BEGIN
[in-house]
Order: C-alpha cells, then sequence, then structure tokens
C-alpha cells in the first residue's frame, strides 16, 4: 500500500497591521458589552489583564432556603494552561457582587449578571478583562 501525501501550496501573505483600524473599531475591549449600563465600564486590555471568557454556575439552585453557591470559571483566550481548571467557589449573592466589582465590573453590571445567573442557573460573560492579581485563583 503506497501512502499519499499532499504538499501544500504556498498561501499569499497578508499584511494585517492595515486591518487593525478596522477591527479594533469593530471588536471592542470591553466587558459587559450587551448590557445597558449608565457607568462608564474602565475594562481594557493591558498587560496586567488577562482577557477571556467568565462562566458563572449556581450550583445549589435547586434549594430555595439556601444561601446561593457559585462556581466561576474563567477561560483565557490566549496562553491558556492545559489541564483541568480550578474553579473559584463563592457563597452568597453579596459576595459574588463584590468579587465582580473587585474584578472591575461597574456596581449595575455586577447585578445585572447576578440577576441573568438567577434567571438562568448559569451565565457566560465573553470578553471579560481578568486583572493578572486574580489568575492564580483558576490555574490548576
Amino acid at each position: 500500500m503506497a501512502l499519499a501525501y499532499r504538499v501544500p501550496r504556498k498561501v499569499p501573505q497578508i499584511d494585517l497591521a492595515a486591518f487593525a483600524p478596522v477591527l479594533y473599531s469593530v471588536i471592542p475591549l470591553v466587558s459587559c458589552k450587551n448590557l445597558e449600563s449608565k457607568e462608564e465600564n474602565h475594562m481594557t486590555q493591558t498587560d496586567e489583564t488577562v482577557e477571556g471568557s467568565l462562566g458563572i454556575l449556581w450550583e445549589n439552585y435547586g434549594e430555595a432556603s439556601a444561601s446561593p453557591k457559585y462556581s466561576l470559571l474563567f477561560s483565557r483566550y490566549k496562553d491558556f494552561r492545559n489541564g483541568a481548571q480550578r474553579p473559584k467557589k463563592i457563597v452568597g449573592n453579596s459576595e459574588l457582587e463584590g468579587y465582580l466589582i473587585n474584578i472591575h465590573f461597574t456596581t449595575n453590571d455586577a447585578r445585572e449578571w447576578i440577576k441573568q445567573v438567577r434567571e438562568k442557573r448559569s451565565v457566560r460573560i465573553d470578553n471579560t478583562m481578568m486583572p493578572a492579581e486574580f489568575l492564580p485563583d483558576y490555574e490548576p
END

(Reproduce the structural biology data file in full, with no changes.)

[in-house]
Order: C-alpha cells, then sequence, then structure tokens
C-alpha cells in the first residue's frame, strides 16, 4: 500500500497591521458589552489583564432556603494552561457582587449578571478583562 501525501501550496501573505483600524473599531475591549449600563465600564486590555471568557454556575439552585453557591470559571483566550481548571467557589449573592466589582465590573453590571445567573442557573460573560492579581485563583 503506497501512502499519499499532499504538499501544500504556498498561501499569499497578508499584511494585517492595515486591518487593525478596522477591527479594533469593530471588536471592542470591553466587558459587559450587551448590557445597558449608565457607568462608564474602565475594562481594557493591558498587560496586567488577562482577557477571556467568565462562566458563572449556581450550583445549589435547586434549594430555595439556601444561601446561593457559585462556581466561576474563567477561560483565557490566549496562553491558556492545559489541564483541568480550578474553579473559584463563592457563597452568597453579596459576595459574588463584590468579587465582580473587585474584578472591575461597574456596581449595575455586577447585578445585572447576578440577576441573568438567577434567571438562568448559569451565565457566560465573553470578553471579560481578568486583572493578572486574580489568575492564580483558576490555574490548576
Amino acid at each position: 500500500m503506497a501512502l499519499a501525501y499532499r504538499v501544500p501550496r504556498k498561501v499569499p501573505q497578508i499584511d494585517l497591521a492595515a486591518f487593525a483600524p478596522v477591527l479594533y473599531s469593530v471588536i471592542p475591549l470591553v466587558s459587559c458589552k450587551n448590557l445597558e449600563s449608565k457607568e462608564e465600564n474602565h475594562m481594557t486590555q493591558t498587560d496586567e489583564t488577562v482577557e477571556g471568557s467568565l462562566g458563572i454556575l449556581w450550583e445549589n439552585y435547586g434549594e430555595a432556603s439556601a444561601s446561593p453557591k457559585y462556581s466561576l470559571l474563567f477561560s483565557r483566550y490566549k496562553d491558556f494552561r492545559n489541564g483541568a481548571q480550578r474553579p473559584k467557589k463563592i457563597v452568597g449573592n453579596s459576595e459574588l457582587e463584590g468579587y465582580l466589582i473587585n474584578i472591575h465590573f461597574t456596581t449595575n453590571d455586577a447585578r445585572e449578571w447576578i440577576k441573568q445567573v438567577r434567571e438562568k442557573r448559569s451565565v457566560r460573560i465573553d470578553n471579560t478583562m481578568m486583572p493578572a492579581e486574580f489568575l492564580p485563583d483558576y490555574e490548576p